Responding to criticism from the European Parliament and others for lax enforcement of sanctions against Russia, the Cypriot president has brought in FBI investigators to look into his country’s financial institutions and their alleged involvement with illegal Russian money.

In November the International Consortium of Investigative Journalists (ICIJ) published the findings of its research into the questionable behavior of financial institutes in Cyprus entitled “Cyprus Confidential.”

This report consolidated the findings of over 250 international journalists who had examined over 3 million documents relating to the flow of finances into the economy of Cyprus from the 1990s until the present day.

One of its key findings was the extent to which Russian President Vladimir Putin and his confederates were using Cyprus to conceal billions of dollars in assets, both before and after Russia’s 2022 full-scale invasion of Ukraine.

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Cyprus has a sizeable Russian expatriate community, largely centered around Limassol on the south coast – called by many as “Moscow on the Med.” This led to a long-term Russian resident saying, “When the Russians came to Cyprus, they brought not only Russian corruption, they brought Russian organized crime, they brought Russian agents of the Russian intelligence services.”

The ICIJ report highlighted how Cyprus, a European Union member state, failed to prevent its banking system from accepting illicit money from Russian oligarchs, thereby undermining Western sanctions. It identified that, as Russia invaded Ukraine in 2022, Cyprus had itself become a clandestine financial battleground.

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The ICIJ dossier identified 25 Russians who had been placed under Western or Ukrainian sanctions following the illegal 2014 annexation of Crimea and a further 71 who had come under sanctions since the February 2022 invasion and had funds lodged with or handled by Cypriot financial institutions.

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These lists included Russian public officials and those linked to state-owned enterprises and their relatives. Of 104 Russian billionaires identified by Forbes magazine in 2023, 67 were named in Cyprus Confidential documents as clients of the island’s financial services providers.

A 2020 report by Bulgaria’s Center for the Study of Democracy, said more than $200 billion had been invested by Kremlin-connected oligarchs in the island which allowed them to wield significant influence in the island’s political and financial affairs. The report said that Cyprus’ thriving financial secrecy industry provides a conveyor belt for Russian wealth to pass to the West.

In response to these revelations and heavy criticism of Cyprus’ lax enforcement of sanctions by the European Parliament, Cypriot President Nikos Christodoulides declared his government would have “zero tolerance” for sanctions breaches and pledged to investigate “[everything] that has come to light.” He later confirmed that he had sought help from overseas experts.

As a result, as ICIJ reported on Monday that a team of more than 20 US financial crime experts from the Federal Bureau of Investigation (FBI) and the Financial Crimes Enforcement Network (FinCEN) had arrived on Sunday in response to Christodoulides’ request for help.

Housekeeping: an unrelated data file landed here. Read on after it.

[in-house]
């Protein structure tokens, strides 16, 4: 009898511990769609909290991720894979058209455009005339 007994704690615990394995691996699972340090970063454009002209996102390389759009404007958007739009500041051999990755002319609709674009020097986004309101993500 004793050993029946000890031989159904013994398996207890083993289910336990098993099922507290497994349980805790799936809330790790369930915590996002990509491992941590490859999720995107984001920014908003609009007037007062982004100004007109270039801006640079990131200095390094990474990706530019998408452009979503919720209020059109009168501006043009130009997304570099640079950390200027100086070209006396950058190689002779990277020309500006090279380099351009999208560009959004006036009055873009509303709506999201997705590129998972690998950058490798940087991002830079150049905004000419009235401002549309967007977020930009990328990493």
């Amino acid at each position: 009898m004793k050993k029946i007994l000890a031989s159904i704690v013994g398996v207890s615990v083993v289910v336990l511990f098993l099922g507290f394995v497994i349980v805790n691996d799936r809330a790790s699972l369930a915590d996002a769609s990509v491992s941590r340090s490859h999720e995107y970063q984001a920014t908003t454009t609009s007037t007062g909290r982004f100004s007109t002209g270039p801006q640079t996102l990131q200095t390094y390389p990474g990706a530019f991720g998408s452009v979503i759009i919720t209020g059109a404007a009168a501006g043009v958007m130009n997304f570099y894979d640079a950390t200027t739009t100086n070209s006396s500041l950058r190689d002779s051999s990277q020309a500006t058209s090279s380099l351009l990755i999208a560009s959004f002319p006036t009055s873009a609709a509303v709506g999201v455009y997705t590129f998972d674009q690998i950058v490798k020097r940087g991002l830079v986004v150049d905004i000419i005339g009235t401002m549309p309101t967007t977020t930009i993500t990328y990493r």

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According to The Guardian one of the cases being examined is that of Russian steel, mining and banking magnate Alexei Mordashov who attempted to transfer over $1 billion of shares in the TUI travel company shares on the day he was placed under sanctions apparently with the assistance of the Cyprus bureau of the PricewaterhouseCooper (PwC) accounting firm.

According to the ICIJ investigations, PwC and a separate company, called Kiteserve, set up by former PwC employees who still share premises with the larger company have retained financial links with many of the sanctioned individuals.

Meanwhile, PwC, while declining to comment on specific cases said its Cyprus office had “pivoted to a new economic model fit for the future, transforming its business” with its  September 2023 figures showing a “significant contraction” in business as it further implemented the global sanctions policy.

The Cyprus Central Bank said earlier this year that authorities closed 43,000 shell companies and 123,000 “suspicious” bank accounts since 2018 and that only 2.2 percent of all bank deposits on the island currently belong to Russians.

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Michael Sarris, Cyprus’ former finance minister told the Guardian: “The government needs to show the political will to challenge the [special] interest groups who have benefited financially from the fact that so many people were operating on the margins of legality. To my mind, our problem is not so much the lack of technical know-how but the will to get things done.”

Christos Andreou, the chief spokesperson of the nation’s police force, said Cyprus’ financial crimes group was investigating almost 30 cases of potential financial impropriety relating to international sanctions violations, many of which were very complex. He welcomed the arrival of the US team in the hope that these cases could be speedily resolved.

These efforts are seen by many commentators as a belated but necessary effort to rebuild and safeguard Cyprus’ credibility as an international financial center.

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